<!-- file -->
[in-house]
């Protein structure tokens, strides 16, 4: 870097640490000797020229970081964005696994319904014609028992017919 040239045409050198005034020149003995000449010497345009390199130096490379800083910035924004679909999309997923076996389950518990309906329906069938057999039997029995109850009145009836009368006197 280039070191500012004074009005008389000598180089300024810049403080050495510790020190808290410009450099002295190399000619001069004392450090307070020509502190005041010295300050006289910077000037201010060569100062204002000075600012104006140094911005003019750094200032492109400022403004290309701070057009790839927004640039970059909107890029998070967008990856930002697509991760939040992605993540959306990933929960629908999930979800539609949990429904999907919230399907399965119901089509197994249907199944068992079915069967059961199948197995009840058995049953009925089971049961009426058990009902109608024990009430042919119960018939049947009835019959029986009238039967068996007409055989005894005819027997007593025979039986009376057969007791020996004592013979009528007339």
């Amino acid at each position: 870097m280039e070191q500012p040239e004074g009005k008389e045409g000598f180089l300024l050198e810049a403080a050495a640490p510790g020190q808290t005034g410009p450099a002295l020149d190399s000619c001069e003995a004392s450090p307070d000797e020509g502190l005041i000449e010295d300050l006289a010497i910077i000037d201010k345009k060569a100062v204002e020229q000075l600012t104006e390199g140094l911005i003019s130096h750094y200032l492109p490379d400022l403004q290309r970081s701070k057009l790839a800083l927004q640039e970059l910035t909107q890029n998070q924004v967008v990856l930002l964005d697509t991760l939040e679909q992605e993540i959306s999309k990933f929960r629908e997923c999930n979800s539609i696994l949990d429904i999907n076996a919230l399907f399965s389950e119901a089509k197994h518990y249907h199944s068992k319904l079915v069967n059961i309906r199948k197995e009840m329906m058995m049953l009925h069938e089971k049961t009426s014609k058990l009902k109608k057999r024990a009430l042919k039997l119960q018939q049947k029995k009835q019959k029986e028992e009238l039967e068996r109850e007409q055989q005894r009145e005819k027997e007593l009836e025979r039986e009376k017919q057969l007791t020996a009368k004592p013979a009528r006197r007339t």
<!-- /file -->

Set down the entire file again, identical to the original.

[in-house]
């Protein structure tokens, strides 16, 4: 870097640490000797020229970081964005696994319904014609028992017919 040239045409050198005034020149003995000449010497345009390199130096490379800083910035924004679909999309997923076996389950518990309906329906069938057999039997029995109850009145009836009368006197 280039070191500012004074009005008389000598180089300024810049403080050495510790020190808290410009450099002295190399000619001069004392450090307070020509502190005041010295300050006289910077000037201010060569100062204002000075600012104006140094911005003019750094200032492109400022403004290309701070057009790839927004640039970059909107890029998070967008990856930002697509991760939040992605993540959306990933929960629908999930979800539609949990429904999907919230399907399965119901089509197994249907199944068992079915069967059961199948197995009840058995049953009925089971049961009426058990009902109608024990009430042919119960018939049947009835019959029986009238039967068996007409055989005894005819027997007593025979039986009376057969007791020996004592013979009528007339």
């Amino acid at each position: 870097m280039e070191q500012p040239e004074g009005k008389e045409g000598f180089l300024l050198e810049a403080a050495a640490p510790g020190q808290t005034g410009p450099a002295l020149d190399s000619c001069e003995a004392s450090p307070d000797e020509g502190l005041i000449e010295d300050l006289a010497i910077i000037d201010k345009k060569a100062v204002e020229q000075l600012t104006e390199g140094l911005i003019s130096h750094y200032l492109p490379d400022l403004q290309r970081s701070k057009l790839a800083l927004q640039e970059l910035t909107q890029n998070q924004v967008v990856l930002l964005d697509t991760l939040e679909q992605e993540i959306s999309k990933f929960r629908e997923c999930n979800s539609i696994l949990d429904i999907n076996a919230l399907f399965s389950e119901a089509k197994h518990y249907h199944s068992k319904l079915v069967n059961i309906r199948k197995e009840m329906m058995m049953l009925h069938e089971k049961t009426s014609k058990l009902k109608k057999r024990a009430l042919k039997l119960q018939q049947k029995k009835q019959k029986e028992e009238l039967e068996r109850e007409q055989q005894r009145e005819k027997e007593l009836e025979r039986e009376k017919q057969l007791t020996a009368k004592p013979a009528r006197r007339t």